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New Car Insurance Scam Sweeps Britain

car insurance scam Car insurance scams are nothing new to the UK or the insurance industry. A new type of car insurance scam is sweeping the UK right now, being dubbed as ‘flash-for-cash’. Put simply, this new scam involves the criminal flashing their headlights at a junction to signal the innocent party to drive on. However, when the victim sets off, the fraudster crashes into the other person on purpose. This scam is mainly targeted at vulnerable drivers, such as the elderly and women with children present in the vehicle. Similar to whiplash scams, this scam is costing the innocent insurer millions every year, bumping up premium payments by £50-£100 per annum. Flash-for-cash is a new variation of an already prevalent scam named ‘crash-for-cash’, where the criminal slams on the brakes for no reason, causing an innocent driver to slam into the back of their car. The Police have noted that these criminals are removing the bulbs in their brake lights so other drivers won’t know that they’re suddenly about to stop. Flash-for-cash is proving more difficult for insurers because it is harder to prove in court, usually boiling down to one party’s word against the other.

Each fake accident is a real cash-in for the criminals in a number of ways. First of all, fake whiplash claims are filed, sometimes for people that weren’t even in the car at the time of the accident. Loss of earnings claims can also be set up, as well as fake bills for repairs, replacement vehicle hire, recovery and vehicle storage. Detective Inspector Dave Hindmarsh from the Metropolitan Police is an expert at exposing these fraudsters. He said: “This kind of crime costs the industry a fortune and, as ever, it’s the honest, insurance-paying motorist who is footing the bill. The problem is a growing problem. Financially it costs insurers £392 million a year – that impacts on motorists as it’s an extra £50 to £100 on every person’s premium so that’s a financial cost. There are emotional costs as if you’re involved in a crash you could well lose your confidence, and if your passengers are children they may well become wary of being passengers in cars, and of course you may get injured or killed.”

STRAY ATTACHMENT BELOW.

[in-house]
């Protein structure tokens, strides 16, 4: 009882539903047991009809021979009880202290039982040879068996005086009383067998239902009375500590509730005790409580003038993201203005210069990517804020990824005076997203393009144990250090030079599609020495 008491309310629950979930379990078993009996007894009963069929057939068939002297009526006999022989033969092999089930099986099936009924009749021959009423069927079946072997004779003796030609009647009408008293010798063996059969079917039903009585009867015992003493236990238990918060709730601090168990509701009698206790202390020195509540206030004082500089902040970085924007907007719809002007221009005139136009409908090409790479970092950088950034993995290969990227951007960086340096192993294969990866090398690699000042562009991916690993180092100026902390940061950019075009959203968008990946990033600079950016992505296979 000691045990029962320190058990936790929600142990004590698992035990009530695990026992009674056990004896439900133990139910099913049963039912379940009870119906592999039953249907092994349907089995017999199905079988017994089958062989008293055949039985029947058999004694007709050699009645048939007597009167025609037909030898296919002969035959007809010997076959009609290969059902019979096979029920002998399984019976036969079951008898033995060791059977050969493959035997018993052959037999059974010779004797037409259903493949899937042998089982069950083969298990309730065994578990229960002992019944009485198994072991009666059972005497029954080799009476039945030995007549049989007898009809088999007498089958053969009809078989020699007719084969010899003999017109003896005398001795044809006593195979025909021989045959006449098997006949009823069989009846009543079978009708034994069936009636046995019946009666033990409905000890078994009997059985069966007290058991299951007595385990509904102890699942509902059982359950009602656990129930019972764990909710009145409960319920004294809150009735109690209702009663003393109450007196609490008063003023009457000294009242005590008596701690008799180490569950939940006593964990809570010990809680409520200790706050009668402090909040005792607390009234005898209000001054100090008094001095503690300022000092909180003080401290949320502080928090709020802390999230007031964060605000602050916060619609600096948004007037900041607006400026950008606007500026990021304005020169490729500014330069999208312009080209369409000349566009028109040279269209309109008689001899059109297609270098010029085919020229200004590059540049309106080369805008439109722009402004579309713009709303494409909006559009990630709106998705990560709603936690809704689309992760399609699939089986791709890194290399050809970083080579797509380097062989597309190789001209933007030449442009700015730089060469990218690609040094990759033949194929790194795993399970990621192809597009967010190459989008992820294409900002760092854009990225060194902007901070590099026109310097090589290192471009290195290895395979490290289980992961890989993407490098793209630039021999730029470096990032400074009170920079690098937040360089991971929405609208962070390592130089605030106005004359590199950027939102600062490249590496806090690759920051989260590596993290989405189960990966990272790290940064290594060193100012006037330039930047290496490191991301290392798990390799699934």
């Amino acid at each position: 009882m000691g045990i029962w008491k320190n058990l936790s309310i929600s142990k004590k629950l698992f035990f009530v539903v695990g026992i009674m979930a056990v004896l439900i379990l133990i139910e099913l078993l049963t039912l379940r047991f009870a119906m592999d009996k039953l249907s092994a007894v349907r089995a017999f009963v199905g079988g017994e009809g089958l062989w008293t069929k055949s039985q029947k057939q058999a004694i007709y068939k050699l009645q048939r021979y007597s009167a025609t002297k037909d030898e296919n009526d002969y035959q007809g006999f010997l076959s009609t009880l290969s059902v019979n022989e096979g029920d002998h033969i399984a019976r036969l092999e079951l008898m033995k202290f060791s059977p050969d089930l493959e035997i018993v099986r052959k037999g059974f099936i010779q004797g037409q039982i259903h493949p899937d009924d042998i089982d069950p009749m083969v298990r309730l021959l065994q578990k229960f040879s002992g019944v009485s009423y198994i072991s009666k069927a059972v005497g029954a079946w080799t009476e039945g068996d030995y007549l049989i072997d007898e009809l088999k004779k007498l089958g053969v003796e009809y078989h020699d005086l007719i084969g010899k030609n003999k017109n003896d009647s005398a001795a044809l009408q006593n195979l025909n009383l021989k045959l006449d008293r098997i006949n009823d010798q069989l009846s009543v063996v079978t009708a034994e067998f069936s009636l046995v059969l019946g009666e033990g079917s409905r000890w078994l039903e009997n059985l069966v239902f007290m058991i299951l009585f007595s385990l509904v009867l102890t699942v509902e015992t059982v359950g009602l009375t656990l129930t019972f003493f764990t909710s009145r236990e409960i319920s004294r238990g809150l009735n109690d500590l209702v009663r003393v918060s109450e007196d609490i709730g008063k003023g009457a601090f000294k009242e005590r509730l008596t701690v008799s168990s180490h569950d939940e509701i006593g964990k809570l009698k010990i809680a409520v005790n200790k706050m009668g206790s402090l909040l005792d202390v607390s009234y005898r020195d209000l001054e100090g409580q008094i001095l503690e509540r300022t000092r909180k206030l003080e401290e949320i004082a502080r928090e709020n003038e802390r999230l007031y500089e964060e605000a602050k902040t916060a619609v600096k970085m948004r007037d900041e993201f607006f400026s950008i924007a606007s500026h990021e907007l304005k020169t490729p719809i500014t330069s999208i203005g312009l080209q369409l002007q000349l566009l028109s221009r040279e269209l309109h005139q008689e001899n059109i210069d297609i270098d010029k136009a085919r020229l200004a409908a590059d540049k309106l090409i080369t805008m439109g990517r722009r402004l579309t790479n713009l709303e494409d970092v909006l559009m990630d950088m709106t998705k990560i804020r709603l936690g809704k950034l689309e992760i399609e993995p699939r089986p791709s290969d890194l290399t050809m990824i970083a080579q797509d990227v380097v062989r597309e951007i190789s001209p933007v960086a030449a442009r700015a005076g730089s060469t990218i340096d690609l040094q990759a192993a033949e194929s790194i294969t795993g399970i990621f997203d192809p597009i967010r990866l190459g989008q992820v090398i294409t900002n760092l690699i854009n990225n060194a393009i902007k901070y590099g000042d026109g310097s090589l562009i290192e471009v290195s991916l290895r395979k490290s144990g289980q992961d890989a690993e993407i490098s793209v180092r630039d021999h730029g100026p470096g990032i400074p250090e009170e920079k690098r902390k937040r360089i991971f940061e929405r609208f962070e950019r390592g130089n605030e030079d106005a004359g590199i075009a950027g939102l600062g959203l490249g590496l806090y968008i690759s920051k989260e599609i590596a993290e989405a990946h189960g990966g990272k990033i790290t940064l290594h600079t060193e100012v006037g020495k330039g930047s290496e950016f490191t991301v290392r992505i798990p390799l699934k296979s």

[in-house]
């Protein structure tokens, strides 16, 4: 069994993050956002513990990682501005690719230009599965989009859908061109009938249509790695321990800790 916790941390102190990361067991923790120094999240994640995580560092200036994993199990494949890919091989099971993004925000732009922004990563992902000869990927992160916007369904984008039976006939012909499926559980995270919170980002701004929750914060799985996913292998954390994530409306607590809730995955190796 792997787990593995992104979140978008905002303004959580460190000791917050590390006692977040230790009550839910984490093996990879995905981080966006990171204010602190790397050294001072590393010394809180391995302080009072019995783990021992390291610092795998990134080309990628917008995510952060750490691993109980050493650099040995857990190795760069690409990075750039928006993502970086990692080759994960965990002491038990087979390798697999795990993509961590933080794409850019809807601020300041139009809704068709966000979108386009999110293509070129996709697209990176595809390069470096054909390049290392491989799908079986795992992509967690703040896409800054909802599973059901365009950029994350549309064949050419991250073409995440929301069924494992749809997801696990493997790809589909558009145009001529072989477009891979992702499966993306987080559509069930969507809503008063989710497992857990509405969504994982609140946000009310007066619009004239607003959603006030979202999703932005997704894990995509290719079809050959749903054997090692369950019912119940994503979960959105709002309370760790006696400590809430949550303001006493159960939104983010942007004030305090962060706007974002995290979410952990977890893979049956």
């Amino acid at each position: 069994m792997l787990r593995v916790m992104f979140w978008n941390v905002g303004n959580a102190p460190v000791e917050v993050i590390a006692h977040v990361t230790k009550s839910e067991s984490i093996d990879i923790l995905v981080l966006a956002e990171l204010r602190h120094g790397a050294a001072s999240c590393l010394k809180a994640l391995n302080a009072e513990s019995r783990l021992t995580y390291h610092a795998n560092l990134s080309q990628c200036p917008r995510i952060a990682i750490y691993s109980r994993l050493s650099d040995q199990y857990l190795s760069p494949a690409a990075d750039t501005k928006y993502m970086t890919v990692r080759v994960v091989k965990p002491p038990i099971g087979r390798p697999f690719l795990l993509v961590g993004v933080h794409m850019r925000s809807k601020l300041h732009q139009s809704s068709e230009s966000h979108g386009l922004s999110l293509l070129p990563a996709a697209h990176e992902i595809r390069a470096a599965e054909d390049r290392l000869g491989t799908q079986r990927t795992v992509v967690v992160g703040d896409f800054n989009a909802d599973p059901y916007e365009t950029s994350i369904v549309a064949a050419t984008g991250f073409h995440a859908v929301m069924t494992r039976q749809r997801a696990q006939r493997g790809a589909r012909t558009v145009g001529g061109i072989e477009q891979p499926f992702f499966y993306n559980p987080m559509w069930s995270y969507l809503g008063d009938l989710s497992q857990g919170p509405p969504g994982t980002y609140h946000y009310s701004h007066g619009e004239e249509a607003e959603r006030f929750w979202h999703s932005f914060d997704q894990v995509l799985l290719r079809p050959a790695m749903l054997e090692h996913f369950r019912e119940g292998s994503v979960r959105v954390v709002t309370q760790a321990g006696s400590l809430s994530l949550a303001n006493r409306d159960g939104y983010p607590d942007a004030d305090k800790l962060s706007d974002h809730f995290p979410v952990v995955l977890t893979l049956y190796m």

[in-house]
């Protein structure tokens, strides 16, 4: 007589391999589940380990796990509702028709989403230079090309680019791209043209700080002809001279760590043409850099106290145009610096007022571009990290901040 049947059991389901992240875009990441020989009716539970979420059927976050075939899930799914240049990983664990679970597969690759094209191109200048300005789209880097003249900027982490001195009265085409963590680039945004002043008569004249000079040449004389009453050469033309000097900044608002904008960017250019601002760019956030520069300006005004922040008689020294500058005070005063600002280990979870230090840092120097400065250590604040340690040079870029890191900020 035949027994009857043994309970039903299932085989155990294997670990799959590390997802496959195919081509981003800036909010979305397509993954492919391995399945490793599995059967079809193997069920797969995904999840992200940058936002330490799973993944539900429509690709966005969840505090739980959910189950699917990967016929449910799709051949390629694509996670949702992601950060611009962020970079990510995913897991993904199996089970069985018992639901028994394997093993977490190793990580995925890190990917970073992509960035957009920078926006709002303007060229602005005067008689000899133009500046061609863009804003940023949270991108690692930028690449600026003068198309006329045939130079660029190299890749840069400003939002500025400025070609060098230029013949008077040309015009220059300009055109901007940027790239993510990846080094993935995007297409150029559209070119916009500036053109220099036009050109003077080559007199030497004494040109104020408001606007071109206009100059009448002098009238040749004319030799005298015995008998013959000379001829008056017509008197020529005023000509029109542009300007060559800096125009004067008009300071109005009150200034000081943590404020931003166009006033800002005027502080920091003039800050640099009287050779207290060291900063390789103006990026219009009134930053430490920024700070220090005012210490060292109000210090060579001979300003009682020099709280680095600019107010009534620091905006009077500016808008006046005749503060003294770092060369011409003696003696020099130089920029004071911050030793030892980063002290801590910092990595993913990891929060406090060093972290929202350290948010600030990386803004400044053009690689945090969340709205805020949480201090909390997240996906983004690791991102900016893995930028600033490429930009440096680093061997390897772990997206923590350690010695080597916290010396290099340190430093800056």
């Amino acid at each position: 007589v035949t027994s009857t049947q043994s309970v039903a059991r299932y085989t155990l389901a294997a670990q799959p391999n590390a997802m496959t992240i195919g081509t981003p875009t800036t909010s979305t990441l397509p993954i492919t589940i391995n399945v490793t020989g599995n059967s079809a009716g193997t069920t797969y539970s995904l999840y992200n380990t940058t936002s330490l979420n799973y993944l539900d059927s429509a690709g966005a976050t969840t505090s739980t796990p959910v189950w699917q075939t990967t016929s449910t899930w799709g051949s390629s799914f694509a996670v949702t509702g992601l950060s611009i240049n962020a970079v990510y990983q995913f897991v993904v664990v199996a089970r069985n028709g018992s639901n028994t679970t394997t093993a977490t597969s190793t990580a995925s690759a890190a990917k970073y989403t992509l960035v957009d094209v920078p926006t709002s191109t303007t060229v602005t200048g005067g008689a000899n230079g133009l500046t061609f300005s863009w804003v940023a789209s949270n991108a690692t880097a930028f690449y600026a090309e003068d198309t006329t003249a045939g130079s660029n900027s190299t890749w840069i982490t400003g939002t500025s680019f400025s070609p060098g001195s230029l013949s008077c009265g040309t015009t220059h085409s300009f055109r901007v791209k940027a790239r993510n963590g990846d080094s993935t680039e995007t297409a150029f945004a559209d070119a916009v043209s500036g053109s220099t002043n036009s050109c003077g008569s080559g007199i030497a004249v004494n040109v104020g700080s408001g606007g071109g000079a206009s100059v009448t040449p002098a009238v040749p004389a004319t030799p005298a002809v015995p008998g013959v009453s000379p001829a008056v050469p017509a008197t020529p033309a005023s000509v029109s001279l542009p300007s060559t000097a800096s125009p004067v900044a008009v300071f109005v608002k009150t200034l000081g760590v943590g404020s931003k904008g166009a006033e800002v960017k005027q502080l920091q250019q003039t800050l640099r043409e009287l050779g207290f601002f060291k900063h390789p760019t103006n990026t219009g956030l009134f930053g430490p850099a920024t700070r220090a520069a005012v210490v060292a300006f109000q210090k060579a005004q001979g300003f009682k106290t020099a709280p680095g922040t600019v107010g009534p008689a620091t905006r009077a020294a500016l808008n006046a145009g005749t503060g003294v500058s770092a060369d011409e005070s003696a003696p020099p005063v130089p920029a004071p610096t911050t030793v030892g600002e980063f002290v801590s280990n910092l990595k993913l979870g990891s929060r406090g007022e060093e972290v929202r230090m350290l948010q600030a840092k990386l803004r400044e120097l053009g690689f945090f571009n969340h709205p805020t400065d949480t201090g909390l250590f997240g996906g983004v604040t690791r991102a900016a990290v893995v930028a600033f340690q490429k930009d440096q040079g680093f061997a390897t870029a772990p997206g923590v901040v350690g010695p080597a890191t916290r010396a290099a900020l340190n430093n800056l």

The Asset Protection Unit (APU), a company which assists the police and various insurers with investigating fraud, are the issuers of the latest scam warning. APU’s Neil Thomas said: “The criminals pick on people who are not willing to put up a fight. Perhaps single females in the car with children in the back, perhaps doing the school run. Where they know there’s going to be no resistance, no real argument at the scene. The children are going to be upset.” The Highway Code states: “Flashing headlights. Only flash your headlights to let other road users know that you are there. Do not flash your headlights to convey any other message or intimidate other road users. Never assume that flashing headlights is a signal inviting you to proceed. Use your own judgement and proceed carefully." Strictly speaking, motorists shouldn’t even react to these bait light flashes from the criminals. However, road users have developed their own rules and flashing your lights is seen as a polite gesture, which can be quite rare these days. The best plan of action is to keep raising awareness and hopefully lower the number of people who are falling for this scam over time.

James Savery, 19 August 2013

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